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home > articles > The voodoo queen of New Orleans, Marie Laveau


The Voodoo Queen of New Orleans

Marie Laveau

New Orleans, Louisiana, USA

Page 1 | Page 2 | Page 3

The streets of the New Orleans French Quarter hold the tales of dark history the likes us Canadians cannot know. Many of the stories belong to the Voodoo Queen of Louisiana, a woman so shrouded in mystery that facts of her life are now lost forever.

Mansfield Reformatory
Portrait, 1920 by Franck Schneider
On display at the Louisiana Museum

Marie the Saint

Her “magic” was steeped in positive Catholic and African concepts. These are the roots of traditional Voodoo, the kind of hacked magic that found its way into Louisiana by way of the slave population from the small island of Haiti.

Even though it was demonised by many religions, you could take Marie Laveau as an example of why Voodoo could do good as easily as it could do bad.

One of the biggest mysteries about Marie Laveau was her knowledge. She was aware of many secrets kept from the slave quarters to high-society. It seemed like nothing was unknown to the Voodoo Queen. This started the rumours that Marie Laveau could see into your soul… but the real truth was much craftier.

One of Marie’s first jobs was as a hairdresser for many high-society women, which lead to her hearing gossip about the powerful of New Orleans, and making contacts within their houses. Marie would talk regularly slaves and servants and offer rewards for information.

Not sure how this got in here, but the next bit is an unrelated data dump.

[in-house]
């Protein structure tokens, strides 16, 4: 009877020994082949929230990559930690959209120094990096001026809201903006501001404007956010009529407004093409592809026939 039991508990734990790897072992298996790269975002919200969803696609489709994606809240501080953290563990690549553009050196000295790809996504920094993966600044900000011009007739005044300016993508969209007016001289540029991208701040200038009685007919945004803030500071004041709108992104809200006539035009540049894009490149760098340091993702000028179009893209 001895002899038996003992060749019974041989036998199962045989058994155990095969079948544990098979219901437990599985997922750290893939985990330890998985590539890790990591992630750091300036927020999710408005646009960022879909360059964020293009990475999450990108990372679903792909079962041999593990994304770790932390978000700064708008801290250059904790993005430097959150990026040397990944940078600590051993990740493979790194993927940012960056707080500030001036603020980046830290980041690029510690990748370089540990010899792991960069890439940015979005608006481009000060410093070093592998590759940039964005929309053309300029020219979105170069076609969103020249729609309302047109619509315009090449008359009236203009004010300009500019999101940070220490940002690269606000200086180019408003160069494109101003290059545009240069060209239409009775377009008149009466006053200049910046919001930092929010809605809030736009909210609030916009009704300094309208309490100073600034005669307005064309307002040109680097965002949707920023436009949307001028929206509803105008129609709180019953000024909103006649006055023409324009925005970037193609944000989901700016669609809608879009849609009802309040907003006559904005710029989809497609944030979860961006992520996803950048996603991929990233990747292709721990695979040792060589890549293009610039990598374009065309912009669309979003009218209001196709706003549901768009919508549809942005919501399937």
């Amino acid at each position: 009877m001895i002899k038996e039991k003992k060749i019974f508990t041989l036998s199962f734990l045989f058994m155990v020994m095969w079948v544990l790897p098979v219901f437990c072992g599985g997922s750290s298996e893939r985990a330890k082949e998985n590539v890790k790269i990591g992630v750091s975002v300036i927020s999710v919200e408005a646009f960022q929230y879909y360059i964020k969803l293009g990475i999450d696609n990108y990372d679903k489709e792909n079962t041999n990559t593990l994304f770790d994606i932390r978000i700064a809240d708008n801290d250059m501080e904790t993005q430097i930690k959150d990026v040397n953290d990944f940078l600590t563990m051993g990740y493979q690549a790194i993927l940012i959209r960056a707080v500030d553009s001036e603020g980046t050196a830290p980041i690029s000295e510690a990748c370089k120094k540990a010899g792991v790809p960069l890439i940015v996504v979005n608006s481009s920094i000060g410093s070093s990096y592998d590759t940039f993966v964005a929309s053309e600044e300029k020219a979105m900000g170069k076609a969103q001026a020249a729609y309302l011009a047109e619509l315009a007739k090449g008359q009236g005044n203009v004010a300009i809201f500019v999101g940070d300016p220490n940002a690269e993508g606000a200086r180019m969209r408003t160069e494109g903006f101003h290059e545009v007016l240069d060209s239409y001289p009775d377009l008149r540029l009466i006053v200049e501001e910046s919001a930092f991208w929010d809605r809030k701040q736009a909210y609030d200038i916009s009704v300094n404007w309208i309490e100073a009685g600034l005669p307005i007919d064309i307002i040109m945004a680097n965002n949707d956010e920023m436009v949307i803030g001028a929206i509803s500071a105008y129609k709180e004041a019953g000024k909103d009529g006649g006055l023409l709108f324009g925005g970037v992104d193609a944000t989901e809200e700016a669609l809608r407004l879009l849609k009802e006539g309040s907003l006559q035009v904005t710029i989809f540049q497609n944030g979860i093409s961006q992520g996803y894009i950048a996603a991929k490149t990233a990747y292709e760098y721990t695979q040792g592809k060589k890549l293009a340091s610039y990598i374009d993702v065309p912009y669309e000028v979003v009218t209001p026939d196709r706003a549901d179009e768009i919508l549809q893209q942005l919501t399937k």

It could be said that during the years of the (1830 until her death in 1881), that Marie Laveau knew more about the citizens of New Orleans than even the government. This made her the centre of attention, and with these “powers” it’s no doubt that the citizens would turn to her in times of trouble.

During the worst breakouts of Yellow Fever and Cholera, Marie was a saint who saved many, and helped make the transition to death a comfortable one. She was there, in the worst hospital wards, using her knowledge of herbal medicines and Voodoo prayer to save the dying. This was frowned on by the local church, but nobody could stop her.

Contrary to popular belief, Marie Laveau was a religious woman, and even turned to Catholicism after the death of Christophe. It didn’t stop at dedication and prayer. She became an advocate of the church and converted many people over the years.

Turning to the popular church didn’t stop Marie Laveau from turning away from the popular view. She (obviously) wasn’t an advocate of slavery. Being a free woman of color meant that Marie was free to own slaves. She took advantage of this… but not to make life easier on herself, but instead to make more free people of color.

A slave woman named Alexandrine came to the Laveau household. She was purchased by Jean Jacques Christophe Paris, a fake name using Marie’s two husbands. The fake name was used to secure ownership of the slave for just ten days. Alexandrine was sold to Mr. Dumartrait, a plantation owner in town, in exchange for 1000 Spanish piasters (currency), which would secure the slave woman’s freedom. The loop-hole was found in that piasters no longer existed in modern New Orleans, so no money could be passed and Alexandrine was now free.

Mr. Dumartrait was a real man, in love with a slave named Alexandrine. She was now free and any children she had with her new husband were free too, all thanks to Marie Laveau.

Marie the Devil

The dark consultation of Marie Laveau was sought by the many great men of New Orleans. They would visit with Marie at her St. Ann cottage, sit with her and discuss business matters. After fully understanding the situation, Marie would give them advice on how to proceed.

She was always right.